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I'm trying to read user input of integer. (like cin >> nInput; in C++)
I found io:fread bif from, so I write code like this.

{ok, X} = io:fread("input : ", "~d"),
io:format("~p~n", [X]).

but when I input 10, the erlang terminal keep giving me "\n" not 10. I assume fread automatically read 10 and conert this into string. How can I read integer value directly? Is there any way to do this? Thank you for reading this.

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up vote 10 down vote accepted
1> {ok, [X]} = io:fread("input : ", "~d").
input : 10
2> X.
3> {ok, [A,B]} = io:fread("input : ", "~d,~d").
input : 456,26

That's all.

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Erlang represents strings as lists of integers that are within a certain range. Therefore the input will be a number that represents the character "1" you could subtract an offset to get the actual. Number, sorry don't have a VM here to test a solution.

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There are various functions in OTP to help you convert a string to an integer. If you just read a string from the user (until newline for example) you can the evaluate it with the function to_integer(String) in the string module:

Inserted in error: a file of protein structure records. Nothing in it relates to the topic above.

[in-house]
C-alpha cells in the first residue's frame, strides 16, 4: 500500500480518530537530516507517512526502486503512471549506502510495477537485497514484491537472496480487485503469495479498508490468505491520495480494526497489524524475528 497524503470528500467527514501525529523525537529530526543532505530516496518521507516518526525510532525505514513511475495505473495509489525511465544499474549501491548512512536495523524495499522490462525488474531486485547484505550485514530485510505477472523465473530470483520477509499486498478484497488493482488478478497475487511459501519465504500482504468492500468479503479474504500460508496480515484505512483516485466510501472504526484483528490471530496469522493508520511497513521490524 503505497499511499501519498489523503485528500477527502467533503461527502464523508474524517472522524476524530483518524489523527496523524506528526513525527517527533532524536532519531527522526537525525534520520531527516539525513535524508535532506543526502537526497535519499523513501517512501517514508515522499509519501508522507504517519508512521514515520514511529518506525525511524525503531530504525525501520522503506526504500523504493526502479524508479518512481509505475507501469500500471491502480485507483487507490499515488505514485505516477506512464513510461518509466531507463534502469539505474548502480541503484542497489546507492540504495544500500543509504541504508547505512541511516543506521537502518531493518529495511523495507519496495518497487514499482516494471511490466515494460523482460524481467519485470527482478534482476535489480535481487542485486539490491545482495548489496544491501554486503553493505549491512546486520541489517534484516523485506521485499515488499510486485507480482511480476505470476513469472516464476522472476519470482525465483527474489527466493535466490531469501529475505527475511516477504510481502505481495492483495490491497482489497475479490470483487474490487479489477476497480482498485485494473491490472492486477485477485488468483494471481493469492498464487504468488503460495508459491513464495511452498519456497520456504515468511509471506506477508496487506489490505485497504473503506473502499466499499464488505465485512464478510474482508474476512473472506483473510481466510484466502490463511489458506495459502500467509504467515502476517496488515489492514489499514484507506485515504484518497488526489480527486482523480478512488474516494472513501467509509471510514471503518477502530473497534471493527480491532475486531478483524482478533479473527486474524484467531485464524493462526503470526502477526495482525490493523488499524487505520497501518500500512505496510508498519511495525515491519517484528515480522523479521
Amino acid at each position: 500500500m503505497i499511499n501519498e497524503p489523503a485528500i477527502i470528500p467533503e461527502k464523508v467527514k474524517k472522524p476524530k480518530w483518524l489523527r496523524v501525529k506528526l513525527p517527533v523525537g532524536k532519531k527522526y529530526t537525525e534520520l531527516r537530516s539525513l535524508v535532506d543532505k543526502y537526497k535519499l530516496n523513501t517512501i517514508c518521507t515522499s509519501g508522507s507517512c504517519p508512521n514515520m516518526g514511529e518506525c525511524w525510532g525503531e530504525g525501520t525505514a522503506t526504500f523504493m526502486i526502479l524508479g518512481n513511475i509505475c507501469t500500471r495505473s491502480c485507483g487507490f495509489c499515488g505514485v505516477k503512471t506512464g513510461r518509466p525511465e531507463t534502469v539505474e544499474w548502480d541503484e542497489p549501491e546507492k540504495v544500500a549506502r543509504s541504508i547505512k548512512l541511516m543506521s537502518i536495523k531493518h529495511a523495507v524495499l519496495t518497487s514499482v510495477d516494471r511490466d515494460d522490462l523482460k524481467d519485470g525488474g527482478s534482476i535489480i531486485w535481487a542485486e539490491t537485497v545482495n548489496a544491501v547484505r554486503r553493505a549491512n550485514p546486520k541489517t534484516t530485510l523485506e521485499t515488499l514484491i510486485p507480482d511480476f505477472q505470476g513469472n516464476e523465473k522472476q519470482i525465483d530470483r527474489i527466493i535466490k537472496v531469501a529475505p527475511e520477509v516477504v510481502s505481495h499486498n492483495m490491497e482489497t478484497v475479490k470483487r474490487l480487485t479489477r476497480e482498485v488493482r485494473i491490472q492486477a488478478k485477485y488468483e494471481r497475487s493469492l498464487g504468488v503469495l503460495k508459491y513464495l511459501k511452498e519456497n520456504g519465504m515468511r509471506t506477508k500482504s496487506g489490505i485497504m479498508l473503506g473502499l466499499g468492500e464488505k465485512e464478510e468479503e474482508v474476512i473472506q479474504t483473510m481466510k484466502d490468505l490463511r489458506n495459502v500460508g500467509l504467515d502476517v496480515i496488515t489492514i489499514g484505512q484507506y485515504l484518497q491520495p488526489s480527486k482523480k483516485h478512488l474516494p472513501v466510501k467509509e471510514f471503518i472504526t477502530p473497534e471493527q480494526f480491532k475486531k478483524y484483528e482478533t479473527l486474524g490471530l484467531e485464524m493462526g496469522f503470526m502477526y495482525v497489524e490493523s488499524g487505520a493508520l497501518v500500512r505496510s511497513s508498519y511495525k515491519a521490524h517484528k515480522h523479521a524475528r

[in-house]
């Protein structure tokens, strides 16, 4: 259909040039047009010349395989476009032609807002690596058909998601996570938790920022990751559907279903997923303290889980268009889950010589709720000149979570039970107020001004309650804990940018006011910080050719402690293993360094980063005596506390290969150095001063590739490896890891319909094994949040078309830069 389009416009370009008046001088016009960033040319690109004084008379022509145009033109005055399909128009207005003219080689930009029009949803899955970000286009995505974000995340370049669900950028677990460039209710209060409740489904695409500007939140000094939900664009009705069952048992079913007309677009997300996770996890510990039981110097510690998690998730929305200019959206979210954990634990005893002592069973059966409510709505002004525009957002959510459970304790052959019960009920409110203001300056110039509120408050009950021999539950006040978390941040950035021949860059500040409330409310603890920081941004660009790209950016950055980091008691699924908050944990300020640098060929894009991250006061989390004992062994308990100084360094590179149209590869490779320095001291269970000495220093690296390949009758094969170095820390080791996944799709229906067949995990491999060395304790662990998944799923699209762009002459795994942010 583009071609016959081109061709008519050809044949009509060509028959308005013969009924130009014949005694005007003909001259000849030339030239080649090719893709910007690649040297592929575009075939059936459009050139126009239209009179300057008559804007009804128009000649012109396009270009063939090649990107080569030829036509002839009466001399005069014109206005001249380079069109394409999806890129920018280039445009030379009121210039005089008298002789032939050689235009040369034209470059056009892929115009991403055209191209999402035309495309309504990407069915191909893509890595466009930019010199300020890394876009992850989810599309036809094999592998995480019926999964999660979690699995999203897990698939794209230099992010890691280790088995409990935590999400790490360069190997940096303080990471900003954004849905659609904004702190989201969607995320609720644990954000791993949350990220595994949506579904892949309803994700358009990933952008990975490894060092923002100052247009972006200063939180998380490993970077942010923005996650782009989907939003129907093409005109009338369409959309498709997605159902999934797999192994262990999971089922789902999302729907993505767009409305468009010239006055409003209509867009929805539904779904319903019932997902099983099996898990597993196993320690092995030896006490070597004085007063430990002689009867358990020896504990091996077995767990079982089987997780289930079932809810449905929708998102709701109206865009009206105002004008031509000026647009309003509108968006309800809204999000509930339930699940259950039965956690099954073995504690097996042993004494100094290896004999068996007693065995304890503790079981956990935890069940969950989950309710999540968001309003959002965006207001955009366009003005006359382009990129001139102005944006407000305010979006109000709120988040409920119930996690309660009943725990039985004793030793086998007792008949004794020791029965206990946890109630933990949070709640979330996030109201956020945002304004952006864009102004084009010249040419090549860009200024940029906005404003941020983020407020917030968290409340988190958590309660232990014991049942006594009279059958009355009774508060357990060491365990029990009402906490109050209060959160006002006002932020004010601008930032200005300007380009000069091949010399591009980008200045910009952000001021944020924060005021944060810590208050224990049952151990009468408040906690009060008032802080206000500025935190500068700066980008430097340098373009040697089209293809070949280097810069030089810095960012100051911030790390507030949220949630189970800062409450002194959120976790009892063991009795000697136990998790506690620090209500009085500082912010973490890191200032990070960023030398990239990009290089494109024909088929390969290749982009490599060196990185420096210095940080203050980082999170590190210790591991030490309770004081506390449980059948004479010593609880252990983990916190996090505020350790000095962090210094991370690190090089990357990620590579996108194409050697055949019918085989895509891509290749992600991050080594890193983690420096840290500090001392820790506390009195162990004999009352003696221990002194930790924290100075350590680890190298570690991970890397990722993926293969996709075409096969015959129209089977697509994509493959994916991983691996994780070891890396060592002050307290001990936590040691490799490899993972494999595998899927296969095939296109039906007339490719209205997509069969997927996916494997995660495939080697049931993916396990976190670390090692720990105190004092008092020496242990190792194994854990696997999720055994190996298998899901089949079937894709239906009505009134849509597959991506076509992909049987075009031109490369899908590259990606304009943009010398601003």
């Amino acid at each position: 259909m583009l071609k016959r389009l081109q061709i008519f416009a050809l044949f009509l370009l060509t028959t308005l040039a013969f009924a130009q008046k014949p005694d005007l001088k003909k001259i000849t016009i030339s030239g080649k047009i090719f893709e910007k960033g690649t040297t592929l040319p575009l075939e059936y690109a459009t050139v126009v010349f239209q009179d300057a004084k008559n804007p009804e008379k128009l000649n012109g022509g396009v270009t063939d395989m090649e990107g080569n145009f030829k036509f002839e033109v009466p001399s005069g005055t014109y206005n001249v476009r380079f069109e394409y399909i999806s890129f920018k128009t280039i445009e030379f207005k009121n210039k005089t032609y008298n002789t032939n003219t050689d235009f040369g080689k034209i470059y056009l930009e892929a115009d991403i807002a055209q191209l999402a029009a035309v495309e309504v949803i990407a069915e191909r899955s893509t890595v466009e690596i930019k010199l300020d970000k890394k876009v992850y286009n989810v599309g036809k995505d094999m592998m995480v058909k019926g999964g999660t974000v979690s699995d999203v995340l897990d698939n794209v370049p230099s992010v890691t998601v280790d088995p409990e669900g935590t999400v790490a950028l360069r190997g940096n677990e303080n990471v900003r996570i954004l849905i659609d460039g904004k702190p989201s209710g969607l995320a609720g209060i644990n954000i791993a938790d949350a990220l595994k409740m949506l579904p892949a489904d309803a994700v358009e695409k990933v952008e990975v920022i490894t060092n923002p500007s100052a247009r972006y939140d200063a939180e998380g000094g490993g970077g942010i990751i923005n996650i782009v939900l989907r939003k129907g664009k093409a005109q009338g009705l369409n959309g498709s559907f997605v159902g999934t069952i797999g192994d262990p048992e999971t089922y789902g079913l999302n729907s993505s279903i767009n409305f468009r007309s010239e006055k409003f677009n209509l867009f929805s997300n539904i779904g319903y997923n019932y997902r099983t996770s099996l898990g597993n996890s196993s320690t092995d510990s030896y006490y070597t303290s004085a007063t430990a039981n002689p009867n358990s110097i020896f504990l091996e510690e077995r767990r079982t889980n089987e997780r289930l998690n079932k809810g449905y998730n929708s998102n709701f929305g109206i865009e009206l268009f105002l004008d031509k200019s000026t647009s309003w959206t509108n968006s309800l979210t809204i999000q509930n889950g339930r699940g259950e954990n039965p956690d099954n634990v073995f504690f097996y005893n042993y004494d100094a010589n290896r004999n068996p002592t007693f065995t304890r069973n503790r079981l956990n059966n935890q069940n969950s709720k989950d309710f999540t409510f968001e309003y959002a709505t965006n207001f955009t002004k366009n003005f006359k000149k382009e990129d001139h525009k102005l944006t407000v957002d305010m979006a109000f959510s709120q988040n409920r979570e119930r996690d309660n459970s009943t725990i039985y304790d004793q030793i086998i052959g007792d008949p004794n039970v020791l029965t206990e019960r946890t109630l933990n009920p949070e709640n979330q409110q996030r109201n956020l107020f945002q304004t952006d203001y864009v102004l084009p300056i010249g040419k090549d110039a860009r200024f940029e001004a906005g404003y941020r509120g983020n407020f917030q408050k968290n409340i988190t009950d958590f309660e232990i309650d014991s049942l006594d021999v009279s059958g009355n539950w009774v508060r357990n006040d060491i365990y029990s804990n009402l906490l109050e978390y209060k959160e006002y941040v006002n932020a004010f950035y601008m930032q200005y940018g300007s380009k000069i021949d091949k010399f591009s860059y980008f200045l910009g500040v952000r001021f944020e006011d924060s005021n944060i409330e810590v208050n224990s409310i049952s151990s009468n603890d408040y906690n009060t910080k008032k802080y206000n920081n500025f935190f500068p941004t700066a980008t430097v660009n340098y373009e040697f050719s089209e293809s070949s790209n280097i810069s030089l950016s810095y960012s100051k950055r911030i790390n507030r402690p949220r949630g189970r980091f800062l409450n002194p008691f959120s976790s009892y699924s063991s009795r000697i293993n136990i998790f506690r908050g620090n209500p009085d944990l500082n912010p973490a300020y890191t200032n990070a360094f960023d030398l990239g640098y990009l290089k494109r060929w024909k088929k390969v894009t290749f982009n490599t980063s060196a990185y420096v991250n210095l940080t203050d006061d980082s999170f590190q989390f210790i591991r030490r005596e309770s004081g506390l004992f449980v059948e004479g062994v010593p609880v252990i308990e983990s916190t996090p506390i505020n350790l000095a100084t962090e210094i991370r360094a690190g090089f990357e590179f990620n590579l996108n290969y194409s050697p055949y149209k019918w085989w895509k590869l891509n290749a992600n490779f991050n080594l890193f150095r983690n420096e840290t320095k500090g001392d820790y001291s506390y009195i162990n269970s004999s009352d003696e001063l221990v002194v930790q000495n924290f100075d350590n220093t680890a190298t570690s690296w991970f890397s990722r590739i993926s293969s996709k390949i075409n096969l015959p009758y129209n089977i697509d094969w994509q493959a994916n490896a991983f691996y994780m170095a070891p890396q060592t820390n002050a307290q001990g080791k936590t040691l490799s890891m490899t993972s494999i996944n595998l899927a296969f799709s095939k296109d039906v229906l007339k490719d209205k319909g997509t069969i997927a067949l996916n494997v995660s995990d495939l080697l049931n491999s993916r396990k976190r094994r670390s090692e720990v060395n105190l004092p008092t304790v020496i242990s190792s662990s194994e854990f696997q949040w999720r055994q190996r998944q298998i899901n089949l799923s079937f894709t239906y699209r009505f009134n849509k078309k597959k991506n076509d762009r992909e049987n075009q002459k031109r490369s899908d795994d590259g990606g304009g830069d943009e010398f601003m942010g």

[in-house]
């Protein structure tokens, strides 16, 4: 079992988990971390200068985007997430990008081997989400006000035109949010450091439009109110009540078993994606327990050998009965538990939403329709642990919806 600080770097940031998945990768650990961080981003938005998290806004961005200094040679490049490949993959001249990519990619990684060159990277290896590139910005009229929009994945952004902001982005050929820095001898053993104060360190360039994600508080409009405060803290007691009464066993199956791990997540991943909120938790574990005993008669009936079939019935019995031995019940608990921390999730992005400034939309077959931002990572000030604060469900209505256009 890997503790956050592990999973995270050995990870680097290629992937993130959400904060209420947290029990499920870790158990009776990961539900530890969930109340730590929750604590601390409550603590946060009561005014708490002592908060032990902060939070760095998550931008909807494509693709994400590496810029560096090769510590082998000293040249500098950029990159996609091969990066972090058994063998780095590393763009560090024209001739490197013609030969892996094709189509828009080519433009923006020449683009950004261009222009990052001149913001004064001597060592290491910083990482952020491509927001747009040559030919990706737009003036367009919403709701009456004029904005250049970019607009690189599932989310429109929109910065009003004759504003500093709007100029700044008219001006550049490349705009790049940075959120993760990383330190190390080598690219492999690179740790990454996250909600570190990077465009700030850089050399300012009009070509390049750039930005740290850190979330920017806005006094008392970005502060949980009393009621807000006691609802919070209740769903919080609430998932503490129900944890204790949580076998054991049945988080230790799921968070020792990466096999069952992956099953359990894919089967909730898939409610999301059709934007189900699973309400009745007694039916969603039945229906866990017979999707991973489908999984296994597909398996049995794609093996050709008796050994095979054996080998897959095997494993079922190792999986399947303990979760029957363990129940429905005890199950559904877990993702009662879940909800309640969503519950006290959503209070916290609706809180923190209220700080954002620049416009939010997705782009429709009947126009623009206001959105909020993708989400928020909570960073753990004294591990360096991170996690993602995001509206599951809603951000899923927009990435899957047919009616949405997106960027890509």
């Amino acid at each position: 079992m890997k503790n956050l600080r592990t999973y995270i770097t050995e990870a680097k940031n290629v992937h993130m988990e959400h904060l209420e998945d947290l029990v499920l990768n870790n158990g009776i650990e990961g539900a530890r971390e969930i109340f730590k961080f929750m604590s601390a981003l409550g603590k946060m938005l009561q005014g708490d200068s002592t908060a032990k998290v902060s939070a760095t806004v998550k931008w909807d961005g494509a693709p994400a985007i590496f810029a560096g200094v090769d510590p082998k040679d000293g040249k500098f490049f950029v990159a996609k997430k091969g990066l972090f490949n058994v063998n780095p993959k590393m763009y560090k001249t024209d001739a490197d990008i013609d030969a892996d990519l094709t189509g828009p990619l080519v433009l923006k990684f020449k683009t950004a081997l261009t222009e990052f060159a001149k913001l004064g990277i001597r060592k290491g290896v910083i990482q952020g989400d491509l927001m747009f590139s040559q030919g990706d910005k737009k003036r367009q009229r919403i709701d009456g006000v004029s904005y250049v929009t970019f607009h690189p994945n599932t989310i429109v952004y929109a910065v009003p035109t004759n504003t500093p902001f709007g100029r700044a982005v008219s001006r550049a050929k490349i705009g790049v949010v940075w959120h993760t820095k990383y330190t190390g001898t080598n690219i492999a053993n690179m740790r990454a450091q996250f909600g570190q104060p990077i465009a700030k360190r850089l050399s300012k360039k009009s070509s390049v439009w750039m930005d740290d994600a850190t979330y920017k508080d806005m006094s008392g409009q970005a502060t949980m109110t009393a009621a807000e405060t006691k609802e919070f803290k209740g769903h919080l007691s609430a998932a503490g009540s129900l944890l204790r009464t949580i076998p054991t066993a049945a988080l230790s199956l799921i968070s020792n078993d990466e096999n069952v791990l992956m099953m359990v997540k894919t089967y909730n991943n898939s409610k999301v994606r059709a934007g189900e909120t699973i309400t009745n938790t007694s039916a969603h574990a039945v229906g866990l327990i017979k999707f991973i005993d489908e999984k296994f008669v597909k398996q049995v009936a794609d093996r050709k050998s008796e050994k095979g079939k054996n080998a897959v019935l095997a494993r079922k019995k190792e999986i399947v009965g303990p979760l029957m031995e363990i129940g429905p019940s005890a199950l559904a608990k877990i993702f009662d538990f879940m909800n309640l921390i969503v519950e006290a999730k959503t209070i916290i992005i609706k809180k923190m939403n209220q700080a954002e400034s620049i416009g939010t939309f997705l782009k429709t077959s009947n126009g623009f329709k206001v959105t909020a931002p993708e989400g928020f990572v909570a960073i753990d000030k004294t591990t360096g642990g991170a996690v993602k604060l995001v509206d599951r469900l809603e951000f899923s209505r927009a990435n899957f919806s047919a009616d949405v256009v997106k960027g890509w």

string:to_integer(String) -> {Int,Rest} | {error,Reason}

There is also the list_to_integer(String) BIF (Built-In Function, just call without a module) but it is not as forgiving as the string:to_integer(String) function:

list_to_integer(String) -> int()

You will get a badarg exception if the string does not contain an integer.

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If you use string:to_integer/1, check that the value of Rest is the empty list []. The function extracts the integer, if any, from the beginning of the string. It does not assure that the full input converts to an integer.

string:to_integer(String) -> {Int,Rest} | {error,Reason}

An example:

{Int, Rest} = string:to_integer("33t").
Int.  % -> 33
Rest. % -> "t"

Why check? If the user's finger slipped and hit 't' instead of 5, then the intended input was 335, not 33.

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Try printing the number with ~w instead of ~p:

1> io:format("~w~n", [[10]]).
2> io:format("~p~n", [[10]]).

The ~p format specifier tries to figure out whether the list might be a string, but ~w never guesses; it always prints lists as lists.

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